The Marginal Utility of Whiskey: A Primer

Glass of Whiskey
Jonnie Miles | Getty Images
Glass of Whiskey

The ideas of marginal utility and economic subjectivism...

Hold on. I was about to say that those things tend to make the eyes of readers glaze over.

But I noticed your eyes are already a-glazing.

So, without further delay, here's my old friend John Zmirak explaining these things without the glaze.

The most important part of understanding how prices work is the idea of “marginal utility.” Before this piece of jargon sends you racing for the “Back” button, let me explain it in terms of bourbon.

Let’s say you’ve given up drinking for Lent, and a friend who’d read "The Bad Catholic’s Guide to Wine, Whiskey and Song" informs you that, in the Western Church, Sundays aren’t part of Lent, and you actually shouldn’t continue your penances then. Every Sunday is, in fact, a little Easter, and deserves to be marked by leisure, prayer, and some festivity. Delighted, you make your way to the nearest tavern. That first glass of Basil Hayden bourbon you bring to your lips will taste like the nectar of the gods. The second will make less of an impression, and if you unwisely kept drinking for several hours, at some point the prospect of one more glass will make your stomach turn. The utility of that first glass of bourbon was much higher to you than the second or the seventh. In theory, you might have been willing to pay $15 for the first shot, but only $5 for the last one.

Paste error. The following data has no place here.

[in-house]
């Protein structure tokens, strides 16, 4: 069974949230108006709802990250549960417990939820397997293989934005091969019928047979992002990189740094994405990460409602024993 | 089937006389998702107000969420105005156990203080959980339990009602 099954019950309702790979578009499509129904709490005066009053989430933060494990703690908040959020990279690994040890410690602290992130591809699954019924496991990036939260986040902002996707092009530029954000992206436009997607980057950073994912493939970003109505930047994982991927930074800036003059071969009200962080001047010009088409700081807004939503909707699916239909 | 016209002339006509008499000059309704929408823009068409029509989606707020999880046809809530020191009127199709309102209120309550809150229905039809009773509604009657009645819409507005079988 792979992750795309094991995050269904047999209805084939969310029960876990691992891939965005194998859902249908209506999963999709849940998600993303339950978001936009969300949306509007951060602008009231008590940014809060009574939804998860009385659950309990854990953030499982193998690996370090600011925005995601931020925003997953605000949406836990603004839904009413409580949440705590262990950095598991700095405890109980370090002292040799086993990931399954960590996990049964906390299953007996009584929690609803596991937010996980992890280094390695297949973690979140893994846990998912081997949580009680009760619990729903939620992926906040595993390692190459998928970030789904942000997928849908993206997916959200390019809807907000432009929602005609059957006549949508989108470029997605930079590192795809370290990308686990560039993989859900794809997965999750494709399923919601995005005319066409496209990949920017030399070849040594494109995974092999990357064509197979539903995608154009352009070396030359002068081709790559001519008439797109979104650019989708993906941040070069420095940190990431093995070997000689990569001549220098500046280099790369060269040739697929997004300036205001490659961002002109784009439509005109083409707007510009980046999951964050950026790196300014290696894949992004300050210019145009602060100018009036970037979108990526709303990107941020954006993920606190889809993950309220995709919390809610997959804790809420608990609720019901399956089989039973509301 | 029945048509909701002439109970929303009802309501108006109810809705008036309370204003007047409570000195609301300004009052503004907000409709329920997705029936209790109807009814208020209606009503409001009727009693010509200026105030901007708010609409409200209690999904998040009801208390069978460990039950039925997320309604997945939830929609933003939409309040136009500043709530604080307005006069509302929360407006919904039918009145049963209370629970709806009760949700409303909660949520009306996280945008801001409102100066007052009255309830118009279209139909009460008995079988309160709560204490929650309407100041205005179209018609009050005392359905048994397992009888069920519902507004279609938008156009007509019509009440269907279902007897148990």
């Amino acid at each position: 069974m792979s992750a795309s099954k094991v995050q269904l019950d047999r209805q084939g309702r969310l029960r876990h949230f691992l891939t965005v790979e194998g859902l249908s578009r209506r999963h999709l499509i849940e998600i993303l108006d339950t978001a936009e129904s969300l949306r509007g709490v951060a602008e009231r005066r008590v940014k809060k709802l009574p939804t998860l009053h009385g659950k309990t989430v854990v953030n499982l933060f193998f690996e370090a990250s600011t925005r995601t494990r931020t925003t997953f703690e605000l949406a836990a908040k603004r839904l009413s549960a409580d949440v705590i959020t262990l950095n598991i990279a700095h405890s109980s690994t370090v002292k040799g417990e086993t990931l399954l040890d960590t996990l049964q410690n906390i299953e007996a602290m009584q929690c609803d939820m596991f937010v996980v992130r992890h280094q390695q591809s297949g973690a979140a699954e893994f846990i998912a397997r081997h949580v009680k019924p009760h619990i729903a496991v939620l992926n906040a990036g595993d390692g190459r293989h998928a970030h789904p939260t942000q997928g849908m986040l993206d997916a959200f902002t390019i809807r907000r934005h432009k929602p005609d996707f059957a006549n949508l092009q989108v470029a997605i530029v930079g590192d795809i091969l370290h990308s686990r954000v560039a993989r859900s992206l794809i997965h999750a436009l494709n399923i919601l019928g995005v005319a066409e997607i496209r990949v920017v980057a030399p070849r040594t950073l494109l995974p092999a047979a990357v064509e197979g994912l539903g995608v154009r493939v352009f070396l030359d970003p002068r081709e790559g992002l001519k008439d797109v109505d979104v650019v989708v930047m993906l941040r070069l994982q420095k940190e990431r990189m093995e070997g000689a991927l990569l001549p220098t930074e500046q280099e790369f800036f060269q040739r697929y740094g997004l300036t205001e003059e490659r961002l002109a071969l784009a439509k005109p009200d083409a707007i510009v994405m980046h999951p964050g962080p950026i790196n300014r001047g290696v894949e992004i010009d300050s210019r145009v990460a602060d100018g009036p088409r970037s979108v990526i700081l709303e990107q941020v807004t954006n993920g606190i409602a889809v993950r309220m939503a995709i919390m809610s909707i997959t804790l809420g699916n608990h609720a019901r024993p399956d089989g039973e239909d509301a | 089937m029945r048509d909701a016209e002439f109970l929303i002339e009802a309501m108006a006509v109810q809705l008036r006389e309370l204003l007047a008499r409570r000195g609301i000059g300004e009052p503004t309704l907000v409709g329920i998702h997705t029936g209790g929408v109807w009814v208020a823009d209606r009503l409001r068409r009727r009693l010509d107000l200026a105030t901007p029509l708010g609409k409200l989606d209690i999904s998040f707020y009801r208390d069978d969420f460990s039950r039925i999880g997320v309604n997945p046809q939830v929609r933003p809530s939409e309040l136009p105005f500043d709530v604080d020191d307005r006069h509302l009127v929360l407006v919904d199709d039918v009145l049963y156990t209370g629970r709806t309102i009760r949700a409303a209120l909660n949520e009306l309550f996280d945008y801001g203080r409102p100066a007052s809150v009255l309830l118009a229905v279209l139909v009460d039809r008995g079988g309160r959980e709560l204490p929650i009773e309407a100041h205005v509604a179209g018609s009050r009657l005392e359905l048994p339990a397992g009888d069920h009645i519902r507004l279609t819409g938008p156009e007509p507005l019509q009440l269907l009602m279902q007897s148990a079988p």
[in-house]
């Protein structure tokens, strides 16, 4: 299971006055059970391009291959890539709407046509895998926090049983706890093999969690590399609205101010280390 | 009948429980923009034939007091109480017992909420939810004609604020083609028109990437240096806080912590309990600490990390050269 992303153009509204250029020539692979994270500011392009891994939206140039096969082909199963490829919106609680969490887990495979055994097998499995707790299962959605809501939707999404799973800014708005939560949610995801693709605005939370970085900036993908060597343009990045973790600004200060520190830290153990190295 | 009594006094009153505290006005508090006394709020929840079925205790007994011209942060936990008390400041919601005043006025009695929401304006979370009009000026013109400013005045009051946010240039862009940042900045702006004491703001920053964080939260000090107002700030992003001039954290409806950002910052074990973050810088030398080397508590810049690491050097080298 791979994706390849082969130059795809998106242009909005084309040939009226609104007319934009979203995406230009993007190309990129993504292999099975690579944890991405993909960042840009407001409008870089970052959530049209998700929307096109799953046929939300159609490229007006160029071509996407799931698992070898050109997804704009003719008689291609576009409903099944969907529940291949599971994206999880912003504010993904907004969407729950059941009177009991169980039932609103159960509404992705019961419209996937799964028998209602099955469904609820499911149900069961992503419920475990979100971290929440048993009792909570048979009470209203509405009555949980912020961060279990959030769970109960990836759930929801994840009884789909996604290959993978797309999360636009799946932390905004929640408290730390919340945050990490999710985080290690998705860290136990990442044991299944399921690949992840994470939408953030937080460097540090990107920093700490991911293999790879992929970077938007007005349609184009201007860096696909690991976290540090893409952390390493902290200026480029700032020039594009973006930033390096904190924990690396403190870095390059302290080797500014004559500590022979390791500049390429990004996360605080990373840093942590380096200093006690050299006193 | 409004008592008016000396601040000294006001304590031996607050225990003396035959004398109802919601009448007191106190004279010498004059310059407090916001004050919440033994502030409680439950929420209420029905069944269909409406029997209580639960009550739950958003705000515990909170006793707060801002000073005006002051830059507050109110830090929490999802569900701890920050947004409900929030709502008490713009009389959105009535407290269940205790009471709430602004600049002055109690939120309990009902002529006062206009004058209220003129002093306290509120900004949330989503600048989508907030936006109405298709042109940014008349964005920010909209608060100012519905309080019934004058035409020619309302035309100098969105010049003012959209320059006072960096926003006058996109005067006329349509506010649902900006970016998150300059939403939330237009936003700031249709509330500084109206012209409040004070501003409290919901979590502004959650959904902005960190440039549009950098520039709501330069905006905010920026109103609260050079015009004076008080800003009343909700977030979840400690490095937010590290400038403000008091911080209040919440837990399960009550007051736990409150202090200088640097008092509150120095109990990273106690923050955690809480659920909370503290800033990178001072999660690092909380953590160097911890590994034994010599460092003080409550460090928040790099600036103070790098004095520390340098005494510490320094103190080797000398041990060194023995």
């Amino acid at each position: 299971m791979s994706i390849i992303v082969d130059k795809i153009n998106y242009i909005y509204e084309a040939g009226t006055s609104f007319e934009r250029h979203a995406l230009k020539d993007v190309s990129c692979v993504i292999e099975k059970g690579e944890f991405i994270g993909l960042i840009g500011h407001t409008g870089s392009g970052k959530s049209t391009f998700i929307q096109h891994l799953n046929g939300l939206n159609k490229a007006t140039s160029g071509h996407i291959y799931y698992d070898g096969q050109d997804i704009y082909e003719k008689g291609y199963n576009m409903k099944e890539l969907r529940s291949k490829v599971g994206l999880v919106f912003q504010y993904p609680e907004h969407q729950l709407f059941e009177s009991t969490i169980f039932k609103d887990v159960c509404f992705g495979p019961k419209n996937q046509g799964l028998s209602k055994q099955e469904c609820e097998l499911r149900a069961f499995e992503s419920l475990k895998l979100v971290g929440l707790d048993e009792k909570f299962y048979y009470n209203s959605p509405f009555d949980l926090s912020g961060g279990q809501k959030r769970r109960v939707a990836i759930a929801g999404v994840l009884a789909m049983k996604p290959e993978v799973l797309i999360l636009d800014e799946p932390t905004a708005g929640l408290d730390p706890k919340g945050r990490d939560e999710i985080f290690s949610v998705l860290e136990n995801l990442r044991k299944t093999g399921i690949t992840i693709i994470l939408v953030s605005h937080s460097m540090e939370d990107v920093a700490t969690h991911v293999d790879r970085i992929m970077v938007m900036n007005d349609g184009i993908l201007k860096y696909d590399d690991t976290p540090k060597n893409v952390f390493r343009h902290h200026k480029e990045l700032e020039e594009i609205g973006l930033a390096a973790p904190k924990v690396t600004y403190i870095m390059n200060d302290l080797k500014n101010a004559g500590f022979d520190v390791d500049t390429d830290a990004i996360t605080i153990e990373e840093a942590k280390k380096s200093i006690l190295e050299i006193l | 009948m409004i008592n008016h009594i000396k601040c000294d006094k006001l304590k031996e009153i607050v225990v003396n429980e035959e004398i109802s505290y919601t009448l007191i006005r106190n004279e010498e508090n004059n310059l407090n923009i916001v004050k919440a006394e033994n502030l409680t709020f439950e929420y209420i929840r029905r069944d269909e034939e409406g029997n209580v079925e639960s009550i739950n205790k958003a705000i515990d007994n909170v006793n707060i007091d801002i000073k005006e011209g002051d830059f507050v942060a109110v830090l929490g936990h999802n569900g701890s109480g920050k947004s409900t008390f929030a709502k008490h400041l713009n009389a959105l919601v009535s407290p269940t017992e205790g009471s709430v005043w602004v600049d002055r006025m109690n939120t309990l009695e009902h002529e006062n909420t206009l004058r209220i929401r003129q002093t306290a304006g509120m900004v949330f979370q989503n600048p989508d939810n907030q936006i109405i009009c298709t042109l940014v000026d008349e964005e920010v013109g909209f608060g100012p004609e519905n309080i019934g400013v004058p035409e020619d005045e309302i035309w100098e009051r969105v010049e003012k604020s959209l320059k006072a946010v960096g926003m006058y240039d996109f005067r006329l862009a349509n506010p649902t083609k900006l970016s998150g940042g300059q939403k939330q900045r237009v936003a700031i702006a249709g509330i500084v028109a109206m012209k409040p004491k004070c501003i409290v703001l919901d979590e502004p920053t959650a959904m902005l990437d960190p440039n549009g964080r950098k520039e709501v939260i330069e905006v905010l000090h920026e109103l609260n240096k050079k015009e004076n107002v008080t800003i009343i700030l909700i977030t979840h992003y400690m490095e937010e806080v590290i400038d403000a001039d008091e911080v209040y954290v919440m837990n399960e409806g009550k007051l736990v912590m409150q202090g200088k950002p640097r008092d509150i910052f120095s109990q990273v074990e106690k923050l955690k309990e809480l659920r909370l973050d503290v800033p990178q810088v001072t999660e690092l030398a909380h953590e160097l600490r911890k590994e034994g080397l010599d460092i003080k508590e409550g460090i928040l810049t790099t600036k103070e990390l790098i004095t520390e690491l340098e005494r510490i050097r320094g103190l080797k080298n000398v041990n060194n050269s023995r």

However, no businessman (mercifully) can read your mind and shift the prices to match exactly what you’re willing to pay each time. Instead, he must set it low enough to match the last drink you’re willing to buy, when your craving for a drink is at its margin, or limit. So the price of any product is set by the marginal utility felt by the consumer—the amount they’re willing to pay for that very last drink. Increase the supply—for instance, by opening up an equally comfy but cheaper bar next door—and that price will fall. All this, because the value of a glass of bourbon is subject to our decisions. That is, it’s subjective.

An old friend of mine, who was an expert in the matters of whiskey and women, said that the rule for last drinks and last dates should be the same: Skip 'em.

Questions? Comments? Email us

Follow John on Twitter @

Follow NetNet on Twitter @

Facebook us @